The pilot project is being developed by scientists at the James Hutton Institute and involves retrofitting the current rural farm and its associated buildings to use hydrogen as both an energy storage medium and source of power. Under the plans, hydrogen would be produced using local water sources in an on-site electrolyser, with batteries used for short-term energy storage.
Farm vehicles which would normally rely on polluting diesel would be replaced by electric and hydrogen-fuelled versions, while solar panels, and wind turbines will also provide additional energy sources.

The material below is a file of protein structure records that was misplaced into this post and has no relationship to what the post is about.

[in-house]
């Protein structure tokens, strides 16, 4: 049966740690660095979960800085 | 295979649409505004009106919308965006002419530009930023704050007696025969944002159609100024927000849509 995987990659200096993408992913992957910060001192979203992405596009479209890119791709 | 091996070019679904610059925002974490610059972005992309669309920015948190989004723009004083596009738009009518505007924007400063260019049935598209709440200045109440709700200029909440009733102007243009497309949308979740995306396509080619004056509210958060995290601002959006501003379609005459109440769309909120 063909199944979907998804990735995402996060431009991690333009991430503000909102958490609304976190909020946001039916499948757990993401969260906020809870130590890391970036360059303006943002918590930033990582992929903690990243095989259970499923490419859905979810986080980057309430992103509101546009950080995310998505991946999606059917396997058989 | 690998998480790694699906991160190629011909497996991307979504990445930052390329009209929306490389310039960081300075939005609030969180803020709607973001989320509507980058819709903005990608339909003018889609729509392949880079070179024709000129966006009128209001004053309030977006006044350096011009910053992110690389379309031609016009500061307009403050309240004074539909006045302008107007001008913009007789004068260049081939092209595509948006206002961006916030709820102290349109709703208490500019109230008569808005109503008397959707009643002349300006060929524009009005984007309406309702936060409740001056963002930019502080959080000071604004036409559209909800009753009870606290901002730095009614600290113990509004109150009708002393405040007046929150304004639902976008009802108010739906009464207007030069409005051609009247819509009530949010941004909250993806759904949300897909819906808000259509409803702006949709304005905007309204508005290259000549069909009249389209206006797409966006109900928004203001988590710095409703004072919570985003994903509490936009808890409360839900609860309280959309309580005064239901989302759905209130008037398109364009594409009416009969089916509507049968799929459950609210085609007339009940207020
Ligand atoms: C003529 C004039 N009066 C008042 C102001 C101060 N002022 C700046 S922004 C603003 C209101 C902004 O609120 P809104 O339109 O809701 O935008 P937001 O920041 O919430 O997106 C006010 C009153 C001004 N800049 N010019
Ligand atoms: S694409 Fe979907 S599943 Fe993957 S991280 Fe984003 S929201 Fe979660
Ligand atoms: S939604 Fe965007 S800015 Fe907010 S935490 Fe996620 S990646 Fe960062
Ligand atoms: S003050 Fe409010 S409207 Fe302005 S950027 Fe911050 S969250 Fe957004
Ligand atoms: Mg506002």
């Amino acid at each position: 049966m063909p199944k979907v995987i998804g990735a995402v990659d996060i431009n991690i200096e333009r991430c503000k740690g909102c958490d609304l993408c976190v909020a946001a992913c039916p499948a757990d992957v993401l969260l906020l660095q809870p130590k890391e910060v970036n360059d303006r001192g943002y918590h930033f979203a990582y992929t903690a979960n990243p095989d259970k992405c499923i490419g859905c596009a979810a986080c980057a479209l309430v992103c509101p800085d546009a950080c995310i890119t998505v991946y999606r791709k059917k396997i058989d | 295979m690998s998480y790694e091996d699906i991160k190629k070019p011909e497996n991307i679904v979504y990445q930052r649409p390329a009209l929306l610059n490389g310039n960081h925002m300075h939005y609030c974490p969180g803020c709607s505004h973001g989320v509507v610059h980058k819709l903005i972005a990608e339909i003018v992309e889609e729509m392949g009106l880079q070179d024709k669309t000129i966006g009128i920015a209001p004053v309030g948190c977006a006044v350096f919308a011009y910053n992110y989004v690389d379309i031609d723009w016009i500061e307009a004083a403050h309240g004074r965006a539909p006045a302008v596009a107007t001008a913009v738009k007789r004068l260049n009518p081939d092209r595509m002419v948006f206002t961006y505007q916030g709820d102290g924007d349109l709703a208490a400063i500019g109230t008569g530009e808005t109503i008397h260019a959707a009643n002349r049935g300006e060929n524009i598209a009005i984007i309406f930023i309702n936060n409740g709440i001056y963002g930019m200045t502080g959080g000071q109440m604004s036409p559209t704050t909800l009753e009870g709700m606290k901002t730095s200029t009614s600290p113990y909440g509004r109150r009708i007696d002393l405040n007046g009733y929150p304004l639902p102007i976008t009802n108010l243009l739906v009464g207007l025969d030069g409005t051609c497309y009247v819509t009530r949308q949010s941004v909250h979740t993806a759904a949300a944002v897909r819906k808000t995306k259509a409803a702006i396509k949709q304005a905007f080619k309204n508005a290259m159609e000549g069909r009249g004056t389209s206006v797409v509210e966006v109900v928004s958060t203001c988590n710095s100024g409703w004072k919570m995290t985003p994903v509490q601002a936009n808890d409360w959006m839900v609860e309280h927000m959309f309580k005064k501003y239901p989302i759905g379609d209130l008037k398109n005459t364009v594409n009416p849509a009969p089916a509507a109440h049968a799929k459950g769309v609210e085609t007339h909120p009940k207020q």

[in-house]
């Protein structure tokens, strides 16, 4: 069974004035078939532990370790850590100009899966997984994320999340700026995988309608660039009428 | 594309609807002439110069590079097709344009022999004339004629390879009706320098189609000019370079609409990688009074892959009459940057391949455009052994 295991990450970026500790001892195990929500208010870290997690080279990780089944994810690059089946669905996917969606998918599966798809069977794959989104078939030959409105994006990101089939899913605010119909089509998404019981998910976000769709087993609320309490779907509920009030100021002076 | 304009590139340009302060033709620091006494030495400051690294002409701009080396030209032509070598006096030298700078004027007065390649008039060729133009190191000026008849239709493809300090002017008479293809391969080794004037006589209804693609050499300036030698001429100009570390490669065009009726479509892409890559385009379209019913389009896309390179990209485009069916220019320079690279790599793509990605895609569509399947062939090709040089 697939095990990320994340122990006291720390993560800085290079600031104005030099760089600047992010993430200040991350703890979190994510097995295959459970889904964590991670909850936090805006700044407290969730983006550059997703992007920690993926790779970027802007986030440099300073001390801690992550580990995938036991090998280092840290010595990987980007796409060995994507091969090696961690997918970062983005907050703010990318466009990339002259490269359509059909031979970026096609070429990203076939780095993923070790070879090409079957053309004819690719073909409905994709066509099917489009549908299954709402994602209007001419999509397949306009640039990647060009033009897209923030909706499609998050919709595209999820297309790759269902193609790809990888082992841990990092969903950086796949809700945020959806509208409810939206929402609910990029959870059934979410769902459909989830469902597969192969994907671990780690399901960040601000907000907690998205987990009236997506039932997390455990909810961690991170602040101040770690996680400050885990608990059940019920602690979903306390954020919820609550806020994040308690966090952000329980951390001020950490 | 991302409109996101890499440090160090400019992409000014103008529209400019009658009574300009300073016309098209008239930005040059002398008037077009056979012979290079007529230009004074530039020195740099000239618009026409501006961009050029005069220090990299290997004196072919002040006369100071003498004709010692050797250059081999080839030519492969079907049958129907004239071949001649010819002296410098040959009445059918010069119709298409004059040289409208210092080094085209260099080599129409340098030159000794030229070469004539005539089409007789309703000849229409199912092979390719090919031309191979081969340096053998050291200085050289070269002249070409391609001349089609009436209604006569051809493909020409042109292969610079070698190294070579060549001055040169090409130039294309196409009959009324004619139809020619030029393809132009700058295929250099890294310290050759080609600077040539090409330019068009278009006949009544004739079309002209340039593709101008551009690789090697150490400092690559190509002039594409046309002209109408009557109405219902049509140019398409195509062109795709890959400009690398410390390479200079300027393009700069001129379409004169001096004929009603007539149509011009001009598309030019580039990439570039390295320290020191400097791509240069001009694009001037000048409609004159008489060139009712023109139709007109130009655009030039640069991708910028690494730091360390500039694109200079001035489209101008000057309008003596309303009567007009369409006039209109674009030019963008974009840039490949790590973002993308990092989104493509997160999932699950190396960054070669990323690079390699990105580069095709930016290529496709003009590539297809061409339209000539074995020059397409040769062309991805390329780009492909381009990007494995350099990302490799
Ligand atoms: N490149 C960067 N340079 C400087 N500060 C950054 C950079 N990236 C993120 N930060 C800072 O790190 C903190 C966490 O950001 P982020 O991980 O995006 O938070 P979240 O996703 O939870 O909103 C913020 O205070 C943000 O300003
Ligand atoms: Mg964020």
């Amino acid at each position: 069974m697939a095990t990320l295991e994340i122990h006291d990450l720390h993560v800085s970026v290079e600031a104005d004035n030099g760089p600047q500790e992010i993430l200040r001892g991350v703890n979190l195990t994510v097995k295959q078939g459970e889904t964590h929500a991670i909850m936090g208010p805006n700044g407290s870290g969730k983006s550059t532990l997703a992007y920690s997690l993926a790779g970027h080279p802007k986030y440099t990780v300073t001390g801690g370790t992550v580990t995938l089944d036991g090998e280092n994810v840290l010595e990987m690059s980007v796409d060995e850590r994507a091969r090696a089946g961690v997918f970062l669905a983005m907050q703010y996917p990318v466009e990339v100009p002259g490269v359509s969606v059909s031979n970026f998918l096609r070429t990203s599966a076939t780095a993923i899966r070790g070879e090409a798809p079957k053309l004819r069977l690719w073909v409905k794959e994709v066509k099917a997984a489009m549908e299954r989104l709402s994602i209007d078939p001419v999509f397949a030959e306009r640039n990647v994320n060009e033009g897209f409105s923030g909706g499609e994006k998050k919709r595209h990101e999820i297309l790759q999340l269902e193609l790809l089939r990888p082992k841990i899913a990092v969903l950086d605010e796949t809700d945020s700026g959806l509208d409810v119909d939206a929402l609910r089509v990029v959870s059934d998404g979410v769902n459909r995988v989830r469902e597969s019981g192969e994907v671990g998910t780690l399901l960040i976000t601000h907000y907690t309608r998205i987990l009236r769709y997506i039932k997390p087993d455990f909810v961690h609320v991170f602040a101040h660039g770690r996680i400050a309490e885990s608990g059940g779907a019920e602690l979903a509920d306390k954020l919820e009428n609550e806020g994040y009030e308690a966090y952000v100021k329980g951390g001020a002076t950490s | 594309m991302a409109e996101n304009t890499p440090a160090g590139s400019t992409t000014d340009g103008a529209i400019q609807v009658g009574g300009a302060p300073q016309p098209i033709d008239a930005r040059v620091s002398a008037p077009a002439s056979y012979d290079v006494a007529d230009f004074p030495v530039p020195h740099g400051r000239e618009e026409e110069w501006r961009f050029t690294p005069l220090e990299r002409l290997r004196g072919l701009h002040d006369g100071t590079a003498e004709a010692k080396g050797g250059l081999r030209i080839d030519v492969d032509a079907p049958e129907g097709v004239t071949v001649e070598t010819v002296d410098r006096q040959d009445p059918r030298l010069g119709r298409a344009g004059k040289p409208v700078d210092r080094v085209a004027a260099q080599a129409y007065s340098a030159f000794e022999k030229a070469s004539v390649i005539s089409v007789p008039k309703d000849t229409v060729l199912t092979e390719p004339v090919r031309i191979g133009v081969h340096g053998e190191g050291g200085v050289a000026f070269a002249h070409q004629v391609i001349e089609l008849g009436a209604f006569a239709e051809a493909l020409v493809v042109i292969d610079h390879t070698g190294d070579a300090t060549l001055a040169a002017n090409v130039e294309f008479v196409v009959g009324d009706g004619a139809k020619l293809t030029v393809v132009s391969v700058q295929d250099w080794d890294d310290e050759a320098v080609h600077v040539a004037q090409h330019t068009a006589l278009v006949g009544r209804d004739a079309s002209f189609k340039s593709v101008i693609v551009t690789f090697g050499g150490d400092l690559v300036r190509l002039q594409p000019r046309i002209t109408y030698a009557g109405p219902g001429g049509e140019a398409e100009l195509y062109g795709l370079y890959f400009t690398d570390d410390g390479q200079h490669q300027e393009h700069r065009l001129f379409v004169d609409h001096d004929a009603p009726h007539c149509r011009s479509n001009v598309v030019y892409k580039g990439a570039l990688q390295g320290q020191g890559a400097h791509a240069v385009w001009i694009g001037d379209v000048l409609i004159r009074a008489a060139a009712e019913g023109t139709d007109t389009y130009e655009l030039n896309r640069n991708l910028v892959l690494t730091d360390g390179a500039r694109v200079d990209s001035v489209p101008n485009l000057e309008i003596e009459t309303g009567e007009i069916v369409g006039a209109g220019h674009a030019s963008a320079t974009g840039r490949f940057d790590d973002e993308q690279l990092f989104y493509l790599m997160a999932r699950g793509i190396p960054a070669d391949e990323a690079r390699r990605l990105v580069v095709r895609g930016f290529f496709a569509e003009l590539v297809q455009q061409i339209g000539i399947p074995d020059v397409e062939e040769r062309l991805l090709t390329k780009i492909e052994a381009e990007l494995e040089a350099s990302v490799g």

According to the Institute, which has received £6.2 million of Scottish Government funds to pursue the scheme, a feasibility study has already been carried out which appears to confirm the theory that such farms can be successful net-zero carbon energy producers and exporters through a combination of renewable electricity, on-site green hydrogen production, compression and storage.

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